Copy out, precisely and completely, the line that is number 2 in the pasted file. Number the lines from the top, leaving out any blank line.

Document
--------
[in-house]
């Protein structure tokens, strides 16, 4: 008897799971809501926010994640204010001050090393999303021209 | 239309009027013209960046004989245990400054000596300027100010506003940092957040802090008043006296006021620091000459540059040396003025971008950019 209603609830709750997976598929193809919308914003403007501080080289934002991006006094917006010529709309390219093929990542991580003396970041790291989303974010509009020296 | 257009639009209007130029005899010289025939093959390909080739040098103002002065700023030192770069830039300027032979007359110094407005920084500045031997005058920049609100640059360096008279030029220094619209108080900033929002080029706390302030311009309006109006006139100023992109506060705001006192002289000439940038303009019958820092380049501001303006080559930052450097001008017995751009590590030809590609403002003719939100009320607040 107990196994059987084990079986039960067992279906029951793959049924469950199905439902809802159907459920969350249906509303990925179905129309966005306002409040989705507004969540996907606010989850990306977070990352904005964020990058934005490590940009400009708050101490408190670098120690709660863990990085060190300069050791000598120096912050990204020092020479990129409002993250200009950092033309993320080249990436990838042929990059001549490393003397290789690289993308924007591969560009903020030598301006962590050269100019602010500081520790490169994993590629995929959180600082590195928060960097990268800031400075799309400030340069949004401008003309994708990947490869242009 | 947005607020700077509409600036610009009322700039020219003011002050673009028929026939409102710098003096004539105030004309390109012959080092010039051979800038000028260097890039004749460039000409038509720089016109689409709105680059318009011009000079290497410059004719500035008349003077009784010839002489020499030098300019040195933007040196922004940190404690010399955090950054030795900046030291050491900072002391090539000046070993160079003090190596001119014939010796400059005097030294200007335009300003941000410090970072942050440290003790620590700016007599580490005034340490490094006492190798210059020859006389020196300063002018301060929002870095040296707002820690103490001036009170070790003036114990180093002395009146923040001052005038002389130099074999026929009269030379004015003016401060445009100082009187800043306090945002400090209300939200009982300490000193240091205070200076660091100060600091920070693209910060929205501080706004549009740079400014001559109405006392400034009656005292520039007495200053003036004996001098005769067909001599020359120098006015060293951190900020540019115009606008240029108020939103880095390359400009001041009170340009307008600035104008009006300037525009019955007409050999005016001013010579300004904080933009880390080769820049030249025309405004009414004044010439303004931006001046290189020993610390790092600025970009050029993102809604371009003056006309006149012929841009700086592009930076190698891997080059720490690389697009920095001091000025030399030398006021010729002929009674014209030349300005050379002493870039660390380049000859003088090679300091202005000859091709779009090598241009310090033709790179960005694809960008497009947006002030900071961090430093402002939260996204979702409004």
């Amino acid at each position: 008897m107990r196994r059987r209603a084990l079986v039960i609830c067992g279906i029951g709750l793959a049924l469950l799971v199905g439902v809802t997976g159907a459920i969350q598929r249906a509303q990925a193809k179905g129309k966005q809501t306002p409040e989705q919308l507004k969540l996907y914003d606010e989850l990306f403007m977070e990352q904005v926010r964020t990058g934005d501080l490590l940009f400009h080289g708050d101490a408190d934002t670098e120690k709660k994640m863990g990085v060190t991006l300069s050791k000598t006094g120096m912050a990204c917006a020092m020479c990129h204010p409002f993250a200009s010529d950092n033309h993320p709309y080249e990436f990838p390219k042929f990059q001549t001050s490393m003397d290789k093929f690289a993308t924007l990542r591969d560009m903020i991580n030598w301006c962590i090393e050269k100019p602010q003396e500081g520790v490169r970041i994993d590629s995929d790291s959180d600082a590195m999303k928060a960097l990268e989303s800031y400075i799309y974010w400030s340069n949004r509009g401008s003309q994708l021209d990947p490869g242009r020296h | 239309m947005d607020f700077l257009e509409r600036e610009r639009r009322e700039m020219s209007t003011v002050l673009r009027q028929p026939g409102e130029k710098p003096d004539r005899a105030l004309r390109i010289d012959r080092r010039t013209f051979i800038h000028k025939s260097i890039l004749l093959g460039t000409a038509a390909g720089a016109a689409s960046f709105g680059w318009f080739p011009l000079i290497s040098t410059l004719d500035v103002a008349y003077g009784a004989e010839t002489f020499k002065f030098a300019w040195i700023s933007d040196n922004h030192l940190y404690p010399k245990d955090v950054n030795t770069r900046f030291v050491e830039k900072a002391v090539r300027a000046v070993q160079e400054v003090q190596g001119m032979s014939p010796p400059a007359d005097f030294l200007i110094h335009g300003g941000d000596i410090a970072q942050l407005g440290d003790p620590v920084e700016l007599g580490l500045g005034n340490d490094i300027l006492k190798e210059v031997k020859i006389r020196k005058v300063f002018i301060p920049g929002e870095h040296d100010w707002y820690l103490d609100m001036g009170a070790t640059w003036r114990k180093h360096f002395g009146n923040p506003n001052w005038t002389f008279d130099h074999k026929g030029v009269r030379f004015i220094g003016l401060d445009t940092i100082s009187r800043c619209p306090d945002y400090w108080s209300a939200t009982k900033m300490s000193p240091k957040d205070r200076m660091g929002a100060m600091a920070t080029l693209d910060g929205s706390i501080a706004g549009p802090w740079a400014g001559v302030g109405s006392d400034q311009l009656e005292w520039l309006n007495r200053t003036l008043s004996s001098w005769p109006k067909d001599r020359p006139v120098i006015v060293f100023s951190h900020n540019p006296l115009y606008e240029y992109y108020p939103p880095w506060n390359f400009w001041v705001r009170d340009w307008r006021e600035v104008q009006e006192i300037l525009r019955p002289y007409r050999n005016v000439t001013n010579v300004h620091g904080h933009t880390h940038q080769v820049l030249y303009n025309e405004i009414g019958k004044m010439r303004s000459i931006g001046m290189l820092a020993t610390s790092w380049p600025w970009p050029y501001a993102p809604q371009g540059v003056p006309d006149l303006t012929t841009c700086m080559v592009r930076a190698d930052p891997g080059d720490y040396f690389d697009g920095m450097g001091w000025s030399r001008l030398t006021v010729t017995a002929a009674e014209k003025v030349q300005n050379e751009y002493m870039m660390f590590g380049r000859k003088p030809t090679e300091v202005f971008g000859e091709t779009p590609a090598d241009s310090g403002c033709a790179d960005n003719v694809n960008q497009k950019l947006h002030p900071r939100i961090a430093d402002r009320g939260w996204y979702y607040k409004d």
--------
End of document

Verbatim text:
């Protein structure tokens, strides 16, 4: 008897799971809501926010994640204010001050090393999303021209 | 239309009027013209960046004989245990400054000596300027100010506003940092957040802090008043006296006021620091000459540059040396003025971008950019 209603609830709750997976598929193809919308914003403007501080080289934002991006006094917006010529709309390219093929990542991580003396970041790291989303974010509009020296 | 257009639009209007130029005899010289025939093959390909080739040098103002002065700023030192770069830039300027032979007359110094407005920084500045031997005058920049609100640059360096008279030029220094619209108080900033929002080029706390302030311009309006109006006139100023992109506060705001006192002289000439940038303009019958820092380049501001303006080559930052450097001008017995751009590590030809590609403002003719939100009320607040 107990196994059987084990079986039960067992279906029951793959049924469950199905439902809802159907459920969350249906509303990925179905129309966005306002409040989705507004969540996907606010989850990306977070990352904005964020990058934005490590940009400009708050101490408190670098120690709660863990990085060190300069050791000598120096912050990204020092020479990129409002993250200009950092033309993320080249990436990838042929990059001549490393003397290789690289993308924007591969560009903020030598301006962590050269100019602010500081520790490169994993590629995929959180600082590195928060960097990268800031400075799309400030340069949004401008003309994708990947490869242009 | 947005607020700077509409600036610009009322700039020219003011002050673009028929026939409102710098003096004539105030004309390109012959080092010039051979800038000028260097890039004749460039000409038509720089016109689409709105680059318009011009000079290497410059004719500035008349003077009784010839002489020499030098300019040195933007040196922004940190404690010399955090950054030795900046030291050491900072002391090539000046070993160079003090190596001119014939010796400059005097030294200007335009300003941000410090970072942050440290003790620590700016007599580490005034340490490094006492190798210059020859006389020196300063002018301060929002870095040296707002820690103490001036009170070790003036114990180093002395009146923040001052005038002389130099074999026929009269030379004015003016401060445009100082009187800043306090945002400090209300939200009982300490000193240091205070200076660091100060600091920070693209910060929205501080706004549009740079400014001559109405006392400034009656005292520039007495200053003036004996001098005769067909001599020359120098006015060293951190900020540019115009606008240029108020939103880095390359400009001041009170340009307008600035104008009006300037525009019955007409050999005016001013010579300004904080933009880390080769820049030249025309405004009414004044010439303004931006001046290189020993610390790092600025970009050029993102809604371009003056006309006149012929841009700086592009930076190698891997080059720490690389697009920095001091000025030399030398006021010729002929009674014209030349300005050379002493870039660390380049000859003088090679300091202005000859091709779009090598241009310090033709790179960005694809960008497009947006002030900071961090430093402002939260996204979702409004």